Judicial Review - Stay Pending JR. Guillaume v. Chief Animal Welfare Inspector
In Guillaume v. Chief Animal Welfare Inspector (Div Court, 2023) the Divisional Court considered a motion to stay [under CJA s.106] administrative decisions from the PAWS Animal Care Review Board (ACRB), pending a JR:
Test for a Stay and Mootness. Sioux Lookout (Municipality) v Clace
 Because there is no statutory right of appeal of a decision of the ACRB, the automatic stay provision of the Statutory Powers and Procedures Act, R.S.O. 1990, c. S.22 (SPPA) does not apply.
 The test for a stay requires that the moving party show that:
(a) the application raises a serious question;RJR MacDonald Inc. v. Canada (Attorney General), 1994 CanLII 117 (SCC),  S.C.J. No. 17 paras. 43, 78-80.
(b) irreparable harm will result if the stay is not granted; and
(c) the balance of convenience favours the granting of a stay.
In Sioux Lookout (Municipality) v Clace (Div Court, 2023) the Divisional Court considered (and denied) a JR application to permanently stay an HRTO hearing, here for the unusual reason that undue delay in scheduling was caused (in part) by "lack of resources". In these quotes the court considers the test for stay pending JR:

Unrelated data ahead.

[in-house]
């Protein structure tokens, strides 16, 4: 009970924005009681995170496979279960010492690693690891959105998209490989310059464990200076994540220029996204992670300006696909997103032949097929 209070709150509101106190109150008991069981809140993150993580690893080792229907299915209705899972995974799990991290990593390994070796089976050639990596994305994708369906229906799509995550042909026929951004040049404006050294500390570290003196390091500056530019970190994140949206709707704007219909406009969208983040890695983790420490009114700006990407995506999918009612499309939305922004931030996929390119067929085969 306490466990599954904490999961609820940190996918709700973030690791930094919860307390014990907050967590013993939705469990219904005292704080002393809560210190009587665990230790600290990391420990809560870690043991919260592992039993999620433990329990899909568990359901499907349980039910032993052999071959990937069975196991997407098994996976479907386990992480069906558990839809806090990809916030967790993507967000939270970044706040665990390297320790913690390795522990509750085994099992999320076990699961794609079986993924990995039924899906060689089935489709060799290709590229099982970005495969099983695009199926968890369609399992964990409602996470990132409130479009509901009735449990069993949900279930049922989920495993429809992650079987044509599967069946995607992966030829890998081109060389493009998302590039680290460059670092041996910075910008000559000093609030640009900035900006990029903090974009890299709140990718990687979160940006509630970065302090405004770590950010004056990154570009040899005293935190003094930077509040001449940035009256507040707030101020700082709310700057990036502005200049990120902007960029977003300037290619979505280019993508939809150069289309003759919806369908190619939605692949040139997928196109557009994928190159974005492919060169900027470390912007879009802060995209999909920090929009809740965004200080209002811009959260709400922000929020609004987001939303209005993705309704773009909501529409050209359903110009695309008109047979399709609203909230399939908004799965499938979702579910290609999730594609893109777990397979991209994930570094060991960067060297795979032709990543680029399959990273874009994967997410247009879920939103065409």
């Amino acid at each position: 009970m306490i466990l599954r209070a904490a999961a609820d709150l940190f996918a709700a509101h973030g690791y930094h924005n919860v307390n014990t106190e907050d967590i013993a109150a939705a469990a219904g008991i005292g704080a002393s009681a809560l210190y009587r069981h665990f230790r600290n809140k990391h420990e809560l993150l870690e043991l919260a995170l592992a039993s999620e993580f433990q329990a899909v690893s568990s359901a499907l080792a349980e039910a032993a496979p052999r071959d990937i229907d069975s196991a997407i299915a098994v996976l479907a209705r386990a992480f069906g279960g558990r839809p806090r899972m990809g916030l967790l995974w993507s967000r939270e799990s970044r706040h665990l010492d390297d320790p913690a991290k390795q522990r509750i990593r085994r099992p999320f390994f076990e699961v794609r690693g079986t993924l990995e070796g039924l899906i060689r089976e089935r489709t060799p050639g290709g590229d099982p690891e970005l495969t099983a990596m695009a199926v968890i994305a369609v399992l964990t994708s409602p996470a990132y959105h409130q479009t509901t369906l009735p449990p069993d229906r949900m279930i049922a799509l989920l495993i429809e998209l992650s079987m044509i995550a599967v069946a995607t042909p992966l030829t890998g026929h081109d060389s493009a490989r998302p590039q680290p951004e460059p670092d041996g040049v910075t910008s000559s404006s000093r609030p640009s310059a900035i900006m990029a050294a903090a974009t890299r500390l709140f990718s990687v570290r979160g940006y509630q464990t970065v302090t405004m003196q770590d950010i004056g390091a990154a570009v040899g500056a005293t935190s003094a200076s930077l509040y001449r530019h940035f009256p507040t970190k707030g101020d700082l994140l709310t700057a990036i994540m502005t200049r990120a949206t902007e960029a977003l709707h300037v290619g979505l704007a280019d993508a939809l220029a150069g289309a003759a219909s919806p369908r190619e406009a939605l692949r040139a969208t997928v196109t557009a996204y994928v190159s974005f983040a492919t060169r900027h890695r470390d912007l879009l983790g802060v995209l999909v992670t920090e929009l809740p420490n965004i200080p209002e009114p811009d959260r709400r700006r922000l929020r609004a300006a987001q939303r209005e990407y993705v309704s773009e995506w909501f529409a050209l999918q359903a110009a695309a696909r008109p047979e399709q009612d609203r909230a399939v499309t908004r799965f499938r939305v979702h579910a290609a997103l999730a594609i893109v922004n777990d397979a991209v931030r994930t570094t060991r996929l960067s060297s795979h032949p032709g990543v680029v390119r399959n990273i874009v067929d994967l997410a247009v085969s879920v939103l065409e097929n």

The test for a stay pending judicial review is not disputed:. Windrift Adventures Inc. et al. v Chief Animal Welfare Inspector
(i) Is there a serious issue to be tried on the merits;
(ii) Would the applicant suffer irreparable harm if the stay is not granted; and
(iii) Does the balance of convenience favour granting the stay?
In Windrift Adventures Inc. et al. v Chief Animal Welfare Inspector (Div Court, 2023) the Divisional Court considered (and granted) a motion for a stay of a 'statement of account' under the PAWS legislation pending a judicial review - here in the course of a multi-proceeding, multi-dog seizure:
The test for granting a stay
 To obtain a stay pending appeal, the applicants must satisfy the three-part test set out in RJR-MacDonald Inc. v. Canada (Attorney General), 1994 CanLII 117 (SCC),  1 S.C.R. 311, at p. 334, that: (1) there is a serious issue to be tried; (2) the applicants will suffer irreparable harm if the stay is not granted; and (3) the balance of convenience favours granting the stay.
 It is well-accepted that the factors are not rigid “watertight compartments” or a series of independent hurdles, but are “interrelated in the sense that the overriding question is whether the moving party has shown that it is in the interests of justice to grant a stay.” Strength in meeting one part of the test “may compensate for the weakness of another”: Louis v. Poitras, 2020 ONCA 815 at para. 16.